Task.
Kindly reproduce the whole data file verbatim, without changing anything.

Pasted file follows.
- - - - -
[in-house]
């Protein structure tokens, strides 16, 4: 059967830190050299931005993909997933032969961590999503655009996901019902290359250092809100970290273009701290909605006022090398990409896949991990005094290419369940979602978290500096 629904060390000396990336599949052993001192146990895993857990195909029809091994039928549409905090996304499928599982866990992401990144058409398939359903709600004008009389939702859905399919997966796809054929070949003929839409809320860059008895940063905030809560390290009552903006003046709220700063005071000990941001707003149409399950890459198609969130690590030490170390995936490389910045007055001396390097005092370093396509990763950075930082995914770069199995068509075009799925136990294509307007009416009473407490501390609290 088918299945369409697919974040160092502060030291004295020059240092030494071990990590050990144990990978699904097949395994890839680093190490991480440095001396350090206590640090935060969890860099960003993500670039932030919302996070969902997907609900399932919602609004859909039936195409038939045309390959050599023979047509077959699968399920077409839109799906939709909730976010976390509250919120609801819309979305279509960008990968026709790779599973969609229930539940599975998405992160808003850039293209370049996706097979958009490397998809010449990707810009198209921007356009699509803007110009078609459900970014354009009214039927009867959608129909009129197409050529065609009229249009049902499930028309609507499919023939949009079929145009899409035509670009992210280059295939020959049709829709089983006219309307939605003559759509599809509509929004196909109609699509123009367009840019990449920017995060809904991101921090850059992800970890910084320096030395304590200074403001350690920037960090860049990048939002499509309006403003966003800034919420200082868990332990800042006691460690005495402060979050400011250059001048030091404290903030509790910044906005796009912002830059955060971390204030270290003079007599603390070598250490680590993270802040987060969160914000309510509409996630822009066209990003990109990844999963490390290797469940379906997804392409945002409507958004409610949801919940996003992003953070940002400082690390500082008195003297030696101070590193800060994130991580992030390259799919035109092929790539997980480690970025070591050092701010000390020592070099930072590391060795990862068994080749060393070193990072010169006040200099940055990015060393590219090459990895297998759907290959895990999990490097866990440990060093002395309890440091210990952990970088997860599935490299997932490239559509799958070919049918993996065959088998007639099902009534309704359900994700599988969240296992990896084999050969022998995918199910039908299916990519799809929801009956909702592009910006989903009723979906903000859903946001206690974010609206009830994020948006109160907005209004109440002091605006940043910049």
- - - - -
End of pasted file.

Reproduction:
[in-house]
């Protein structure tokens, strides 16, 4: 059967830190050299931005993909997933032969961590999503655009996901019902290359250092809100970290273009701290909605006022090398990409896949991990005094290419369940979602978290500096 629904060390000396990336599949052993001192146990895993857990195909029809091994039928549409905090996304499928599982866990992401990144058409398939359903709600004008009389939702859905399919997966796809054929070949003929839409809320860059008895940063905030809560390290009552903006003046709220700063005071000990941001707003149409399950890459198609969130690590030490170390995936490389910045007055001396390097005092370093396509990763950075930082995914770069199995068509075009799925136990294509307007009416009473407490501390609290 088918299945369409697919974040160092502060030291004295020059240092030494071990990590050990144990990978699904097949395994890839680093190490991480440095001396350090206590640090935060969890860099960003993500670039932030919302996070969902997907609900399932919602609004859909039936195409038939045309390959050599023979047509077959699968399920077409839109799906939709909730976010976390509250919120609801819309979305279509960008990968026709790779599973969609229930539940599975998405992160808003850039293209370049996706097979958009490397998809010449990707810009198209921007356009699509803007110009078609459900970014354009009214039927009867959608129909009129197409050529065609009229249009049902499930028309609507499919023939949009079929145009899409035509670009992210280059295939020959049709829709089983006219309307939605003559759509599809509509929004196909109609699509123009367009840019990449920017995060809904991101921090850059992800970890910084320096030395304590200074403001350690920037960090860049990048939002499509309006403003966003800034919420200082868990332990800042006691460690005495402060979050400011250059001048030091404290903030509790910044906005796009912002830059955060971390204030270290003079007599603390070598250490680590993270802040987060969160914000309510509409996630822009066209990003990109990844999963490390290797469940379906997804392409945002409507958004409610949801919940996003992003953070940002400082690390500082008195003297030696101070590193800060994130991580992030390259799919035109092929790539997980480690970025070591050092701010000390020592070099930072590391060795990862068994080749060393070193990072010169006040200099940055990015060393590219090459990895297998759907290959895990999990490097866990440990060093002395309890440091210990952990970088997860599935490299997932490239559509799958070919049918993996065959088998007639099902009534309704359900994700599988969240296992990896084999050969022998995918199910039908299916990519799809929801009956909702592009910006989903009723979906903000859903946001206690974010609206009830994020948006109160907005209004109440002091605006940043910049």